Corresponding author

Bettina Lotsch

Max Planck Institute for Solid State Research

References

1.
Feng, X.; Ding, X.; Jiang, D.
Covalent organic frameworks
2.
Uribe-Romo, F.J.; Doonan, C.J.; Furukawa, H.; Oisaki, K.; Yaghi, O.M.
Crystalline covalent Organic frameworks with hydrazone linkages
3.
Stegbauer, L.; Schwinghammer, K.; Lotsch, B.V.
A hydrazone-based covalent organic framework for photocatalytic hydrogen production

Research Group "Nanochemistry"

A hydrazone-based covalent organic framework for photocatalytic hydrogen production

Authors

L. Stegbauer, K. Schwinghammer, and B. V. Lotsch

Departments

Research Group "Nanochemistry"

Covalent organic frameworks (COFs) are a new generation of porous crystalline polymers. Drawing on the recent development of tailor-made semiconducting COFs, we here report on a new COF capable of visible-light driven hydrogen generation in the presence of Pt as proton reduction catalyst. The COF is based on hydrazone-linked functionalized triazine and phenyl building blocks and adopts a 2D layered structure with a honeycomb-type lattice featuring mesopores of 3.8 nm and the highest surface area among all hydrazone-based COFs reported to date.

Introduction

The last decade has seen a continuous rise in activity revolving around the development of potent photocatalytic systems, which are capable of transforming solar energy into chemical fuels. Whilst most photocatalysts are based on inorganic semiconductors, there are a few examples of materials composed solely of light elements. These systems, prominently represented by carbon nitride polymers, are moderately active in hydrogen generation from water. A closely related class of organic polymers, dubbed covalent organic frameworks (COFs), is apt to overcome these inherent weaknesses of carbon nitrides by combining chemical versatility and modularity with potentially high crystallinity and porosity (see Ref. [1] for more).

<p><strong>Fig. 1:</strong> Acetic acid catalysed hydrazone formation furnishes a mesoporous 2D network with a honeycomb-type in plane structure. (a) Scheme showing the condensation of the two monomers to form the TFPT&ndash;COF. (b) TFPT&ndash;COF with a cofacial orientation of the aromatic building blocks, constituting a close-to eclipsed primitive hexagonal lattice (grey: carbon, blue: nitrogen, red: oxygen).<br /> Reproduced from Ref. [3] with permission from The Royal Society of Chemistry.</p> Zoom Image

Fig. 1: Acetic acid catalysed hydrazone formation furnishes a mesoporous 2D network with a honeycomb-type in plane structure. (a) Scheme showing the condensation of the two monomers to form the TFPT–COF. (b) TFPT–COF with a cofacial orientation of the aromatic building blocks, constituting a close-to eclipsed primitive hexagonal lattice (grey: carbon, blue: nitrogen, red: oxygen).
Reproduced from Ref. [3] with permission from The Royal Society of Chemistry.

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Recently, 2D COFs with interesting optoelectronic properties have emerged, representing ideal scaffolds for exciton separation and charge percolation within self-sorted, nanoscale phase-separated architectures. Whereas most COFs rely on the formation of water-labile boronate ester linkages, a few other examples based on imine and hydrazone linkage have been synthesized recently [2]. Surprisingly, after the pioneering work by Yaghi and coworkers hydrazone formation has not been used again for the synthesis of COFs, although hydrazones are typically much less prone to hydrolysis than imines.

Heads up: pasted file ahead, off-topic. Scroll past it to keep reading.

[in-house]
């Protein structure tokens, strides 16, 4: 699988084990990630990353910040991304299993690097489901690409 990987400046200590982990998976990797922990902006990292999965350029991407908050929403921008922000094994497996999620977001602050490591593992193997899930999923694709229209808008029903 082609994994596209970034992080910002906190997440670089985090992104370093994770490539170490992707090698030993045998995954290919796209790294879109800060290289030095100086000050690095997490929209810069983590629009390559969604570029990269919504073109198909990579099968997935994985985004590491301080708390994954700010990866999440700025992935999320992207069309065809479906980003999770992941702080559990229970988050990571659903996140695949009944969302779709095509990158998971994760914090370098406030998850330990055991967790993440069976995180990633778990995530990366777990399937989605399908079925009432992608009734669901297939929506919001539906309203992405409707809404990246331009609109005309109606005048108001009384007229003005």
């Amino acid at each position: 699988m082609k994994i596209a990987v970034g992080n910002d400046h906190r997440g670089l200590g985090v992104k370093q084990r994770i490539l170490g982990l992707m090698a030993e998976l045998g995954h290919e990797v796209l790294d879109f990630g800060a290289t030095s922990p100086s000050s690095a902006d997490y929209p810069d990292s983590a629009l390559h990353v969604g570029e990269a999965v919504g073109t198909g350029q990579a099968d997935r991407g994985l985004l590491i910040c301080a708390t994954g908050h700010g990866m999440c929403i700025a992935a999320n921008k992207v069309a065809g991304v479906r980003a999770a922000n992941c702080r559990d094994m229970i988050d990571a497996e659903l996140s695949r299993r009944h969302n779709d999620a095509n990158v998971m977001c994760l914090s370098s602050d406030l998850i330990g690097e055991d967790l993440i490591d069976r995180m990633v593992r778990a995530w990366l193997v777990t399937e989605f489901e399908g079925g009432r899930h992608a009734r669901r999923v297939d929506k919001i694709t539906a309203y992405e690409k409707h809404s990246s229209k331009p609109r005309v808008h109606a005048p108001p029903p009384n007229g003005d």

Herein, we report the first COF which is active towards visible light induced hydrogen evolution in the presence of Pt as proton reduction catalyst (PRC). Our hydrazone-based COF (TFPT–COF) is constructed from 1,3,5-tris-(4-formyl-phenyl)triazine (TFPT) and 2,5-diethoxy-terephthalohydrazide (DETH) building blocks (Fig. 1), featuring mesopores of 3.8 nm in diameter and the highest surface area among all hydrazone COFs reported so far.

TFPT–COF: Synthesis and characterization

TFPT-COF was synthesized by the acetic acid catalysed reversible condensation of the building blocks in dioxane/mesitylene (1:2 v/v) at T = 120°C in a sealed pressure vial under argon atmosphere for 72 hours. The product was obtained as a fluffy pale-yellow nanocrystalline solid. To remove any starting material or solvent contained in the pores, TFPT-COF was centrifuged, washed with DMF and THF, soaked in DCM for 3 hours, and subsequently heated to 120°C in high dynamic vacuum for 12 h (10‑7 mbar).

Powder X-Ray diffraction (PXRD) measurements confirm the formation of a crystalline framework with metrics being consistent with the structure model shown in Fig. 1. Comparison of the experimental data with the simulation reveal a hexagonal structure with P6/m symmetry and an eclipsed AA layer stacking, which is in line with most COF structures reported to date (Fig. 2(a)).

<p><strong>Fig. 2:</strong> Characterization of the TFPT&ndash;COF by PXRD and MAS solid-state NMR spectroscopy. (a) and (b) PXRD suggests a (close to) eclipsed layer stacking as confirmed by Pawley refinement of the AA-stacked structure model. (c) Pore size distribution calculated from Argon-sorption data by NLDFT. (d) Argon-sorption isotherms show the formation of mesopores, consistent with the predicted size based on the structure model (see c). The reversible type IV isotherm (adsorption: black triangles, desorption: white triangles) gives a BET surface area of 1603 m<sup>2</sup> g<sup>&ndash;1</sup>. (e) TEM images show the formation of a hexagonal pore system; the crystalline domain sizes are on the order of 50&ndash;100 nm.<br />Adapted from Ref. [3] with permission from The Royal Society of Chemistry.<strong><br /></strong></p> Zoom Image

Fig. 2: Characterization of the TFPT–COF by PXRD and MAS solid-state NMR spectroscopy. (a) and (b) PXRD suggests a (close to) eclipsed layer stacking as confirmed by Pawley refinement of the AA-stacked structure model. (c) Pore size distribution calculated from Argon-sorption data by NLDFT. (d) Argon-sorption isotherms show the formation of mesopores, consistent with the predicted size based on the structure model (see c). The reversible type IV isotherm (adsorption: black triangles, desorption: white triangles) gives a BET surface area of 1603 m2 g–1. (e) TEM images show the formation of a hexagonal pore system; the crystalline domain sizes are on the order of 50–100 nm.